Heart ailments, infectious diseases and cancer remain the world's top three killers, the U.N. health agency said Monday.
Heart attacks and related problems are the top killer - especially among women - claiming 29 percent of people who die each year, the World Health Organization said in a report on the global burden of disease. In second place, infectious diseases lead to 16.2 percent of worldwide deaths.
Cancer, in third, causes 12.6 percent of global deaths, said the 146-page report, which is based on death registration data from 112 countries and estimates where reporting is incomplete.
The figures are from 2004, the most recent records available on a wide scale, WHO officials said. But the rankings are unchanged since 1990 when the WHO first did a global check.
Some 58.8 million people died worldwide in 2004, most of them over 60, the report said. Nearly one in five deaths was a child under 5.
The heart disease death rate was virtually unchanged from the WHO's previous study on death causes, based on 2002 figures.
The rate for infectious diseases dropped from 2002, when they accounted for 19.1 of the world's deaths, partly because estimates for AIDS deaths were revised downward last year, said Colin Mathers, a WHO expert and lead author of the report.
Women die more often from heart disease than men. The rate for females is 31.5 percent, and for males 26.8 percent, the report said.
Mathers said the percentage for women was higher because there were more women living at older ages than men.
But in general, men are more affected by heart diseases, he said.
"Men in many parts of the world have a higher risk," he said, adding that they are more often overweight or obese, get insufficient physical activity and eat more fat and salt.
Dr. Nieca Goldberg, an American Heart Association spokeswoman who was not linked to the WHO report, said: "Oftentimes women's symptoms are more subtle than men's so they are not recognized and the women don't seek medical attention as soon as they should."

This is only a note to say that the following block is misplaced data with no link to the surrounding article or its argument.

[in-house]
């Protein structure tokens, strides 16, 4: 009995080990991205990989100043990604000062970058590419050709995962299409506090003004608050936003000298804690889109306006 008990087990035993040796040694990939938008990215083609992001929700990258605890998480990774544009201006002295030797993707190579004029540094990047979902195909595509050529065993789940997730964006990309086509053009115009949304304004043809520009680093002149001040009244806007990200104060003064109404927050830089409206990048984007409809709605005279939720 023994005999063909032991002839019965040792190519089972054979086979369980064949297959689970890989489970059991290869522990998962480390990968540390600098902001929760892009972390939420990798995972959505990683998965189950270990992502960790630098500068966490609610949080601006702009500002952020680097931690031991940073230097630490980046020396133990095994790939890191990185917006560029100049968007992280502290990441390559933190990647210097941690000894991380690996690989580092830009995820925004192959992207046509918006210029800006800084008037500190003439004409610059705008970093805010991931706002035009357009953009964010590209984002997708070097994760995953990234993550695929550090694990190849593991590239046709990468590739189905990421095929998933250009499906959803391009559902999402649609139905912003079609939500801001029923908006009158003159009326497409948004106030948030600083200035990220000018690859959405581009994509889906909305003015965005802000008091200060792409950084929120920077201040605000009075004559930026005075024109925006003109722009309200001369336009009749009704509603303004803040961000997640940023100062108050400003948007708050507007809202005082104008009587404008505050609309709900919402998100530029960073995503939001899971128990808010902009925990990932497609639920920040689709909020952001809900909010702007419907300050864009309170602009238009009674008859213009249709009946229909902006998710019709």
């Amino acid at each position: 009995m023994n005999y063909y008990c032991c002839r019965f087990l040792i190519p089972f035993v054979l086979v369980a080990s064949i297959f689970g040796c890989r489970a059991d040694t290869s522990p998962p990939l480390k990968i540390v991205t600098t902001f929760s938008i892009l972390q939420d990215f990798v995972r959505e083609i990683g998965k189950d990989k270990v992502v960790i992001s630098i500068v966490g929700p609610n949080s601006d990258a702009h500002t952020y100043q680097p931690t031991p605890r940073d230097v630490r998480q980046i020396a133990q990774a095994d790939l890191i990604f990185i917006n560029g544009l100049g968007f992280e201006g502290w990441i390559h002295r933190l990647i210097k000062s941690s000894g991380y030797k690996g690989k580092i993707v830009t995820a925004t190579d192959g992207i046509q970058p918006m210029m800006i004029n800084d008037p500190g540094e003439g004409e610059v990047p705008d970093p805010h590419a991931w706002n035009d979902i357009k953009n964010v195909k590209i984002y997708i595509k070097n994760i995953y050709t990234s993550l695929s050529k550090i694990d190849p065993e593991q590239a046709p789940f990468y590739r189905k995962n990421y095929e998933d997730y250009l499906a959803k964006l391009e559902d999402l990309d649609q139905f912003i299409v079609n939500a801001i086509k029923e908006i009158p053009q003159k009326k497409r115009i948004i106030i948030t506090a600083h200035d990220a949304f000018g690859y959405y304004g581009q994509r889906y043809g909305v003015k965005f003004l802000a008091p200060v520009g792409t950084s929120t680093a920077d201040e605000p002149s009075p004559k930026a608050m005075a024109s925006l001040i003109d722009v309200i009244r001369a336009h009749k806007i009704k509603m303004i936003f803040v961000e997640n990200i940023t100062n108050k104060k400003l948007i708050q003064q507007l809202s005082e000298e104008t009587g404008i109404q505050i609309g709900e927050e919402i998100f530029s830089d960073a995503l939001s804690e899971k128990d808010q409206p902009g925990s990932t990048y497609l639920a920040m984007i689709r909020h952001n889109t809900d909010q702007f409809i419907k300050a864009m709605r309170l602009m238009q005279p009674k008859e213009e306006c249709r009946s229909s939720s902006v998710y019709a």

"For a long time cardiovascular disease was considered a man's disease," Goldberg said in an interview. Doctors therefore often failed to evaluate risk factors in women as aggressively as they should, she said.
Higher rates of women in deaths from heart diseases have been observed since 1984 in the United States, according to Goldberg.
Filling out the top 12 causes of death are respiratory infections including pneumonia in fourth place, 7.2 percent; respiratory diseases, including asthma and allergies, 6.9 percent; accidental injuries and drownings, 6.6 percent; health problems of fetuses and newborns, 5.4 percent; digestive diseases, 3.5 percent; suicide, murder and conflict, 2.8 percent; neuropsychiatric disorders, 2.1 percent; diabetes, 1.9 percent; and maternal health problems related to pregnancy or birth 0.9 percent.
Dr. Ties Boerma, who heads WHO's statistics department, said there is always a time delay in assembling such data from a number of countries.
"Countries have a backlog of two, three years in publicizing their own information," he said.
In nations where no death registration data are available, the figures are taken from research studies, which take a few years to get published, Boerma said.
By Associated Press Writer Elaine Engeler